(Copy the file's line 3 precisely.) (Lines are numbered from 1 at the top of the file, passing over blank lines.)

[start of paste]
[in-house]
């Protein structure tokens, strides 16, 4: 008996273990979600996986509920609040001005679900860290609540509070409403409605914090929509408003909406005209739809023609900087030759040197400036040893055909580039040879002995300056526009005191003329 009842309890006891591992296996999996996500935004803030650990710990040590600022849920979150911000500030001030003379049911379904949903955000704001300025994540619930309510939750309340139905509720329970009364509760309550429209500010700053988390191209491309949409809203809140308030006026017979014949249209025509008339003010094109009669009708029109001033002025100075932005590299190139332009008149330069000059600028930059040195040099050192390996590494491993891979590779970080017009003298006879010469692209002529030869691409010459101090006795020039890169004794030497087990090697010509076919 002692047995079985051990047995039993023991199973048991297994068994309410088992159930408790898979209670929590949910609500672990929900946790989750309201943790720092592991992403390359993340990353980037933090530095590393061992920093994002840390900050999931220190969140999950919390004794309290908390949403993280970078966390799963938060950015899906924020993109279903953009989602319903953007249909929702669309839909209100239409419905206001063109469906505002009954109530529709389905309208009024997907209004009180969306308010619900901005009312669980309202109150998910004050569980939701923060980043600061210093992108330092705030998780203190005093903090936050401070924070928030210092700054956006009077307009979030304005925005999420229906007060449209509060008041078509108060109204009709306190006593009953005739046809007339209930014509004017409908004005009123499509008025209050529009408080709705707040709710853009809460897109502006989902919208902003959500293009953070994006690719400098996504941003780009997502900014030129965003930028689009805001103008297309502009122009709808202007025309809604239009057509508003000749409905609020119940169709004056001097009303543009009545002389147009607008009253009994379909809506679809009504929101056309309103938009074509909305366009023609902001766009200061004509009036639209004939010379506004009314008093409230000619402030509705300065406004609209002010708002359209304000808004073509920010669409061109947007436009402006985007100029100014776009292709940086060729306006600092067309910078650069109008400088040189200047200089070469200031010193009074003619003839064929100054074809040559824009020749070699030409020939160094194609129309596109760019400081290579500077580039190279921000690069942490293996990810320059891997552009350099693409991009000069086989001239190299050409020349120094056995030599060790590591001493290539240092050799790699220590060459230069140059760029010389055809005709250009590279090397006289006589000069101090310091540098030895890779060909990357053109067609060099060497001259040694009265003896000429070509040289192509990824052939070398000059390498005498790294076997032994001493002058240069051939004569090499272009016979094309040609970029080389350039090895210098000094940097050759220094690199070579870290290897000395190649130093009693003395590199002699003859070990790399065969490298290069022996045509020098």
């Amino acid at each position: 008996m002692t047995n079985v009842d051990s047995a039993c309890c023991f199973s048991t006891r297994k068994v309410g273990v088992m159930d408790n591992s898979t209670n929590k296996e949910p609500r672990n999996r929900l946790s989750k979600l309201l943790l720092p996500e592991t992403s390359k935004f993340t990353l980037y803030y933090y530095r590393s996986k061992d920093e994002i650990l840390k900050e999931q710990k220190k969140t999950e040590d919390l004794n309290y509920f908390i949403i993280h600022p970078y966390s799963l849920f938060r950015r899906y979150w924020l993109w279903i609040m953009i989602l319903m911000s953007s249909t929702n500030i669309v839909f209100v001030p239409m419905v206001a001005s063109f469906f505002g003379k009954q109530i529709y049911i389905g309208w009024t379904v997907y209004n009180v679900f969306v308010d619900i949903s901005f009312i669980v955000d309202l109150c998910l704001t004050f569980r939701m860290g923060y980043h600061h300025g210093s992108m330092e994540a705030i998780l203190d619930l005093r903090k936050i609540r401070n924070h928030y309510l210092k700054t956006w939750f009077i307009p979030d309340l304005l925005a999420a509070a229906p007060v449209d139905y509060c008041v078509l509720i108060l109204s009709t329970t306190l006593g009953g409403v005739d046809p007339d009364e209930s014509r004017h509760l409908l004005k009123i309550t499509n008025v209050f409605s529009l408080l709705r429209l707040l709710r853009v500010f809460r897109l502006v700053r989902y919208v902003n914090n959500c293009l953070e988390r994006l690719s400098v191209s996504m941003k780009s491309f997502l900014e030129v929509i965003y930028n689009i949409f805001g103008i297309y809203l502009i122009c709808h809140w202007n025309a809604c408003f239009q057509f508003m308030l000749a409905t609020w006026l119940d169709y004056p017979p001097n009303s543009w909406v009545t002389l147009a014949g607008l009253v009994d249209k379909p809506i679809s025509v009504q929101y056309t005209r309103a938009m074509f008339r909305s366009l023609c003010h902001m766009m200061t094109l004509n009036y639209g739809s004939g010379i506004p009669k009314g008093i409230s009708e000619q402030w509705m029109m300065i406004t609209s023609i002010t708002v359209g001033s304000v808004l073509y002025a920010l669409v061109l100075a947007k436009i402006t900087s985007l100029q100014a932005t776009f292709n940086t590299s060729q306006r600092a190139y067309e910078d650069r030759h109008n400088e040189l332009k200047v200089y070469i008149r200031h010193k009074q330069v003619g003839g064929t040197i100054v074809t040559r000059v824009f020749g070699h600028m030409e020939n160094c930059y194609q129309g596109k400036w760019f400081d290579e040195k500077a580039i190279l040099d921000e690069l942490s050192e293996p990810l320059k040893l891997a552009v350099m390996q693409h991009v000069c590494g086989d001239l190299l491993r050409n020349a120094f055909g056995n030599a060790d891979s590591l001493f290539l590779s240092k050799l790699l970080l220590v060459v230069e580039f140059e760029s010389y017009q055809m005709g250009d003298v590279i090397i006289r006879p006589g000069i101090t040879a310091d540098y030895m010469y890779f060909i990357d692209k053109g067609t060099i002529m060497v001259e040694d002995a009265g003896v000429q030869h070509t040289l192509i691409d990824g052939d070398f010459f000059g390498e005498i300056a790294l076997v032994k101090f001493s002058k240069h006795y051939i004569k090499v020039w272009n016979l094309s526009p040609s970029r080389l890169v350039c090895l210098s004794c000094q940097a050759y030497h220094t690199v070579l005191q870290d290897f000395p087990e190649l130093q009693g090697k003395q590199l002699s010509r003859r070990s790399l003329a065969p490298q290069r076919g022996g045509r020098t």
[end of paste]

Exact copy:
């Amino acid at each position: 008996m002692t047995n079985v009842d051990s047995a039993c309890c023991f199973s048991t006891r297994k068994v309410g273990v088992m159930d408790n591992s898979t209670n929590k296996e949910p609500r672990n999996r929900l946790s989750k979600l309201l943790l720092p996500e592991t992403s390359k935004f993340t990353l980037y803030y933090y530095r590393s996986k061992d920093e994002i650990l840390k900050e999931q710990k220190k969140t999950e040590d919390l004794n309290y509920f908390i949403i993280h600022p970078y966390s799963l849920f938060r950015r899906y979150w924020l993109w279903i609040m953009i989602l319903m911000s953007s249909t929702n500030i669309v839909f209100v001030p239409m419905v206001a001005s063109f469906f505002g003379k009954q109530i529709y049911i389905g309208w009024t379904v997907y209004n009180v679900f969306v308010d619900i949903s901005f009312i669980v955000d309202l109150c998910l704001t004050f569980r939701m860290g923060y980043h600061h300025g210093s992108m330092e994540a705030i998780l203190d619930l005093r903090k936050i609540r401070n924070h928030y309510l210092k700054t956006w939750f009077i307009p979030d309340l304005l925005a999420a509070a229906p007060v449209d139905y509060c008041v078509l509720i108060l109204s009709t329970t306190l006593g009953g409403v005739d046809p007339d009364e209930s014509r004017h509760l409908l004005k009123i309550t499509n008025v209050f409605s529009l408080l709705r429209l707040l709710r853009v500010f809460r897109l502006v700053r989902y919208v902003n914090n959500c293009l953070e988390r994006l690719s400098v191209s996504m941003k780009s491309f997502l900014e030129v929509i965003y930028n689009i949409f805001g103008i297309y809203l502009i122009c709808h809140w202007n025309a809604c408003f239009q057509f508003m308030l000749a409905t609020w006026l119940d169709y004056p017979p001097n009303s543009w909406v009545t002389l147009a014949g607008l009253v009994d249209k379909p809506i679809s025509v009504q929101y056309t005209r309103a938009m074509f008339r909305s366009l023609c003010h902001m766009m200061t094109l004509n009036y639209g739809s004939g010379i506004p009669k009314g008093i409230s009708e000619q402030w509705m029109m300065i406004t609209s023609i002010t708002v359209g001033s304000v808004l073509y002025a920010l669409v061109l100075a947007k436009i402006t900087s985007l100029q100014a932005t776009f292709n940086t590299s060729q306006r600092a190139y067309e910078d650069r030759h109008n400088e040189l332009k200047v200089y070469i008149r200031h010193k009074q330069v003619g003839g064929t040197i100054v074809t040559r000059v824009f020749g070699h600028m030409e020939n160094c930059y194609q129309g596109k400036w760019f400081d290579e040195k500077a580039i190279l040099d921000e690069l942490s050192e293996p990810l320059k040893l891997a552009v350099m390996q693409h991009v000069c590494g086989d001239l190299l491993r050409n020349a120094f055909g056995n030599a060790d891979s590591l001493f290539l590779s240092k050799l790699l970080l220590v060459v230069e580039f140059e760029s010389y017009q055809m005709g250009d003298v590279i090397i006289r006879p006589g000069i101090t040879a310091d540098y030895m010469y890779f060909i990357d692209k053109g067609t060099i002529m060497v001259e040694d002995a009265g003896v000429q030869h070509t040289l192509i691409d990824g052939d070398f010459f000059g390498e005498i300056a790294l076997v032994k101090f001493s002058k240069h006795y051939i004569k090499v020039w272009n016979l094309s526009p040609s970029r080389l890169v350039c090895l210098s004794c000094q940097a050759y030497h220094t690199v070579l005191q870290d290897f000395p087990e190649l130093q009693g090697k003395q590199l002699s010509r003859r070990s790399l003329a065969p490298q290069r076919g022996g045509r020098t």